Anticholinergics and corticosteroids are the most common prescription drugs prescribed to patients with uncontrolled asthma, but education and asthma control measures are also often used. Antihistamines are not commonly prescribed to patients with asthma in Canada. Some patients have prescribed treatments not proven to be effective, and this has been a cause for concern. The impact of overuse of inhaled corticosteroid prescriptions depends on the definition of "overuse" given in the report: the report of overuse is based on the patient's subjective experience and can be influenced by confounding factors and by non-adherence to prescribed treatment regimens.

Anonymous Patient Answer

How many people get asthma a year in the United States?

Asthma affects around 20 million Americans every year because of wheezing and chronic air flow obstruction. Approximately 2 million are hospitalized because of asthma in a year in the United States. The National Asthma Education Foundation and National Institutes of Health provide educational materials on asthma.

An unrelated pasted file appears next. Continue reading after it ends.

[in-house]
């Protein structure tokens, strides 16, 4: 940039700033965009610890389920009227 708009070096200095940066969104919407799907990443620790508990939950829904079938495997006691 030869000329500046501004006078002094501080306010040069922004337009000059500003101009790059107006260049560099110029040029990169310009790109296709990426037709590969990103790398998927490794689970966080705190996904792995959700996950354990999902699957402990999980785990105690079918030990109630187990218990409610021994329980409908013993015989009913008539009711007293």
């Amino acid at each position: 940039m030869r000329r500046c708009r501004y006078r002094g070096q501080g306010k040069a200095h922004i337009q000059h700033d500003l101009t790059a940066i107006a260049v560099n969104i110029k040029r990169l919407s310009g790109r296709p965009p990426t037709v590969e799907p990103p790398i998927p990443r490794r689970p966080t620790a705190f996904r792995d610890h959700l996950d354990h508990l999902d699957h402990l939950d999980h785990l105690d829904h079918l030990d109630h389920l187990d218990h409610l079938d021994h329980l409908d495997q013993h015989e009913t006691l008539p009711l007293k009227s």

Anonymous Patient Answer

What is asthma?

Our answers do not completely match the answers reported in the national and international literature. However, we believe we have captured the general concept behind asthma from the perspective of patients for those who are living with it.

Anonymous Patient Answer

What causes asthma?

There are several potential causes of asthma. Most asthma occurs in children, and is most frequently associated with the body's response to allergies and other inhaled environmental chemicals. Some causes of asthma can be mitigated, though not entirely reversed. Most of the environmental exposure that is thought to cause asthma, including cigarette smoke, is not, however, reversed by removing smokers from the air they breathe. It is important to make asthma awareness a priority.